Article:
Creating this low-key, sign-fence combination would be a classic “win-win situation” for everyone. The dogs would still have all of Dog Beach for romping and running. The birds would have all of Smiley Lagoon — and further east)—for feeding and resting. Finally, us humans would be able to enjoy our individual delights— be it seeing Fido have fun with his canine buddies or watching our feathered friends fatten themselves for future travels.

A Professional Wetland Scientist (Emeritus) and Wildlife Biologist (MS), Budd Titlow is an award-winning nature photographer and a widely published writer/author currently living in north Pacific Beach. And as far as he knows now, he’s not related to the Titlows of Ocean Beach.


{ 5 comments… read them below or add one }

Frank J September 3, 2020 at 6:57 pm

Great & wonderful win-win. Too bad we’re spending $1.1M to fix a sidewalk at Dog beach that no one used, or there might be a few grand for your solution.


Marta September 11, 2020 at 2:09 pm

I’ve long agreed that a more substantial barrier or demarcation should be made to keep the dogs and their owners on Dog Beach and not along the San Diego River bed. Do not allow dogs leashed or otherwise east of the eastern edge of the parking area. Birders can coexist with the birds and not trample their nests and walk on the existing trails. Its an especially sensitive time as the multiyear reconstruction project of the bridge at Sports Arena is creating excessive pressure on the area from the east and will continue to do so for years to come.


Denine September 25, 2020 at 6:57 pm

I just saw some new really cool signs posted in Smiley Lagoon. Artwork is done by kids and the messages are great! Check it out. Looks like this educational effort is sponsored by the City of San Diego and the Autobon Society. (I posted some pics on Social OB Facebook page.)


Kimberley B September 30, 2020 at 10:23 am

Let’s get a group together and figure out how to do this! Before it’s too late. It just makes sense.


Judy Swink May 28, 2021 at 3:41 pm

This topic was hashed through quite thoroughly about 2004 by an ad hoc committee with reps from the SD River Park Fdtn., OB, Mission Bay Park (which the estuary is a part of) and the Audubon Society (Jim Peugh & Phil Pryde). Here’s a list of participants: Jim Peugh, Lindsay Goodwin, Jim Harrison, Phil Pryde, Barb Ayers, Judy Swink, Mindy Pellisier, and Rob Hutsel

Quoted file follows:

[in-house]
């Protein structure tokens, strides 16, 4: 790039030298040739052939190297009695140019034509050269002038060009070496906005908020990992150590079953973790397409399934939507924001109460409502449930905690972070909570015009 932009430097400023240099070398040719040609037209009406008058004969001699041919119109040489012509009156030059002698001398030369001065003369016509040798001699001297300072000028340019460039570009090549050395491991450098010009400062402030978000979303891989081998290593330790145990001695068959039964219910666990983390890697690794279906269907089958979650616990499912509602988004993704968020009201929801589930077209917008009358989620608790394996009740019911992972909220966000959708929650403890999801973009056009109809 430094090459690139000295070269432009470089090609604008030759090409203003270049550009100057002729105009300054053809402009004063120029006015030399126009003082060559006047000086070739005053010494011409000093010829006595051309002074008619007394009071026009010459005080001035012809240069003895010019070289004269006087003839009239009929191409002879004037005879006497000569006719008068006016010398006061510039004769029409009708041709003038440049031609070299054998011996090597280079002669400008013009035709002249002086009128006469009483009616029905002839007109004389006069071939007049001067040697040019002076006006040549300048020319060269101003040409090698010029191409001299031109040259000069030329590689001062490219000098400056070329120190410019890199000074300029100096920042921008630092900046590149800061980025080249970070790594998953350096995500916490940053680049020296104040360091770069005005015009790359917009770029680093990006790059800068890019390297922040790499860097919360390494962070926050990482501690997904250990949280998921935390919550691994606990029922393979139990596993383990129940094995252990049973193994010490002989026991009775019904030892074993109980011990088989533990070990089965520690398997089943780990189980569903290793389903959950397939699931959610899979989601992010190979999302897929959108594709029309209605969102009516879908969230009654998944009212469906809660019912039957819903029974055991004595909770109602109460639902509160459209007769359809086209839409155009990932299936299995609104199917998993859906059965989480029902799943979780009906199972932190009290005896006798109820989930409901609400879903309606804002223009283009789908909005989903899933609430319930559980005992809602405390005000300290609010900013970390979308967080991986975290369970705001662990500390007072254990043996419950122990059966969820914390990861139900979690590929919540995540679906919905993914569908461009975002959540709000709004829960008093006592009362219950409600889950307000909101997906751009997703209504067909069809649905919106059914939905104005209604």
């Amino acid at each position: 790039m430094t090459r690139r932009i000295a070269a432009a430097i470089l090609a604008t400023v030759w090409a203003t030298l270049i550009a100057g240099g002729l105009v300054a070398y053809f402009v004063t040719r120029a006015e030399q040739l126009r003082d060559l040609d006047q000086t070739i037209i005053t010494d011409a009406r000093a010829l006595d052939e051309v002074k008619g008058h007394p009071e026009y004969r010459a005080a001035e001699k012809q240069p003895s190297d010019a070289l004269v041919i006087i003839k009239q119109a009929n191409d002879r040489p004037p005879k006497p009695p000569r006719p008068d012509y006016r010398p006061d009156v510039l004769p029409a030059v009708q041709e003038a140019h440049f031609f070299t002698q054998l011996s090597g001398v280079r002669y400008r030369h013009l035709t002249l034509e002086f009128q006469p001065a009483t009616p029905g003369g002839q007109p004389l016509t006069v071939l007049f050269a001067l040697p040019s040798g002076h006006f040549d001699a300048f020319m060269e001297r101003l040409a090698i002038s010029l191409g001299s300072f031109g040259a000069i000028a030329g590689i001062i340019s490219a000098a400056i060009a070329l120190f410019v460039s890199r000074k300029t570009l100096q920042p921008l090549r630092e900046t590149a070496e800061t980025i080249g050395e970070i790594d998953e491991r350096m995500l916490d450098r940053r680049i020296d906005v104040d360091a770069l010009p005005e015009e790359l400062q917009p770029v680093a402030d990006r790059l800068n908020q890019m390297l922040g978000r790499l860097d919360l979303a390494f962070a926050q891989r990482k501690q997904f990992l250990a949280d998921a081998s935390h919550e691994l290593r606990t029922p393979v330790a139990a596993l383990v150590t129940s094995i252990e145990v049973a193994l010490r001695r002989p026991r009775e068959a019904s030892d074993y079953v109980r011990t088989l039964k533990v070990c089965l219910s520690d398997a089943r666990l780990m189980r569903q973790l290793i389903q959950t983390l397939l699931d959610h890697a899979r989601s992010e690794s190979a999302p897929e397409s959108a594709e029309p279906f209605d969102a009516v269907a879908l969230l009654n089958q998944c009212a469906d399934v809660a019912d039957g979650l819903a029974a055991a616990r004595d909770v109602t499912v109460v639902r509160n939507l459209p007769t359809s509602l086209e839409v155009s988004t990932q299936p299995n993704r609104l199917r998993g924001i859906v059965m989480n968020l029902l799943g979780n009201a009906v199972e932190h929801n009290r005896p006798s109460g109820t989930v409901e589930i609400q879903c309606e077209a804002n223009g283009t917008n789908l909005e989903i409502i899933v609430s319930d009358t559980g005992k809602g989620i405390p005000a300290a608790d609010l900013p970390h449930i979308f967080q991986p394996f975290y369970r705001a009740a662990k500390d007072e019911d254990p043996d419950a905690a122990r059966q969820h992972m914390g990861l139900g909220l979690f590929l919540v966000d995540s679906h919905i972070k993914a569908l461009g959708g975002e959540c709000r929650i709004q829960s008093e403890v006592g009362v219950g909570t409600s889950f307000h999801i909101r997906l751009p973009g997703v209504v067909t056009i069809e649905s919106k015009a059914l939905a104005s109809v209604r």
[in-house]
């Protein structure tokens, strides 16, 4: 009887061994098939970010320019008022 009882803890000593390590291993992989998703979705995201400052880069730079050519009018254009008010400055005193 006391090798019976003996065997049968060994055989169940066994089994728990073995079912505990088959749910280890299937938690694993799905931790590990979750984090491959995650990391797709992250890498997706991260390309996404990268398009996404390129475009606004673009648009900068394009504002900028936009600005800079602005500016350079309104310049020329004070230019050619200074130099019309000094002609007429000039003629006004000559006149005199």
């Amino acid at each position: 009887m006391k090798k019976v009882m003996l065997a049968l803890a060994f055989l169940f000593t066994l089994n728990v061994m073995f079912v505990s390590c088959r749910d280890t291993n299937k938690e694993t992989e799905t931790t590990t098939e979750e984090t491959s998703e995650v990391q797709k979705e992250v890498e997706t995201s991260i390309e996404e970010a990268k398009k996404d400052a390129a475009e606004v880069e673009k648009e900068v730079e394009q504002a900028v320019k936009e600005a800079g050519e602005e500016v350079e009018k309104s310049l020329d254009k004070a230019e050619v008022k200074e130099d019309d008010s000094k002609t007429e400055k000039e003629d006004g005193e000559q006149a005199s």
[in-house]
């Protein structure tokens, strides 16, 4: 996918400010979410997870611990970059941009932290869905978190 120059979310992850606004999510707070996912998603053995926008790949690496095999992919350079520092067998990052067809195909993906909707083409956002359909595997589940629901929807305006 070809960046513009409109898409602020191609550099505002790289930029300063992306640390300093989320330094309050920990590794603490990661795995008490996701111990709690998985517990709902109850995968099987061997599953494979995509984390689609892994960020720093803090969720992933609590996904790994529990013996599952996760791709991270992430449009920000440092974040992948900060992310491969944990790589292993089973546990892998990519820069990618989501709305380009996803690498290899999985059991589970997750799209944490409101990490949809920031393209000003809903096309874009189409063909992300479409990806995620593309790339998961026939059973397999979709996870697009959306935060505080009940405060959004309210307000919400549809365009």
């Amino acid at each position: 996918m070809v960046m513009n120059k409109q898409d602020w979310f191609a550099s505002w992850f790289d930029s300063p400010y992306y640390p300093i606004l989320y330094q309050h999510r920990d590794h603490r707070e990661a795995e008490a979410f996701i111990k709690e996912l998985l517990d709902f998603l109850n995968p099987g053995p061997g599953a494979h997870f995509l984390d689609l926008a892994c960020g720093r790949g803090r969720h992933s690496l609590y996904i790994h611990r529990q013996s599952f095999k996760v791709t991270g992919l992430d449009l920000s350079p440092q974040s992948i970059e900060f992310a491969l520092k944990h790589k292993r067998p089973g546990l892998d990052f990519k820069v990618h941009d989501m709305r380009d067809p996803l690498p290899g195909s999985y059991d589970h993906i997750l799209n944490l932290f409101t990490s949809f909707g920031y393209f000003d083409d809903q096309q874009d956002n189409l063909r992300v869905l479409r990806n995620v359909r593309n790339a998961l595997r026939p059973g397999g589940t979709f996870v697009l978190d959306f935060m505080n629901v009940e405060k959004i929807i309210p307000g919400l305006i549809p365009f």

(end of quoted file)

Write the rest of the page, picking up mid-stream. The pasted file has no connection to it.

The existing signs are located at the western edge of the formally designated Southern Wildlife Reserve and specifically located where dry sand, at least in the past decade or so, ends and tidal sands & mud begin. There is no fencing between the posts because it would gather up all of the debris and dead vegetation brought down the river in flood times and would gather kelp which washes upriver during high waves & tides times. A related problem would be the strain on the embedded posts from added weight. Then there’s the question of whether fencing would be a Coastal Commission issue. IIRC, the orange plastic netting around the Least Tern Nesting Site during nesting season required approval by the CC.

The text of the sign makes clear that the area beyond the posts is a Wildlife Reserve and, further, that harassment of migratory birds is a violation of federal law. Birders can take photos and contact Mission Bay Park rangers if they observe egregious behavior by people allowing their dogs to chase any birds. From P&R webpage: “Mission Bay Park Rangers are responsible for resource protection and management in Mission Bay Park, including Southern and Northern Wildlife Preserves, Famosa Slough, and along the mouth of the San Diego River. Park Rangers are also very active in preparing and protecting the annual Least Tern nesting areas. Park Rangers can be reached by calling (858) 581-7602.”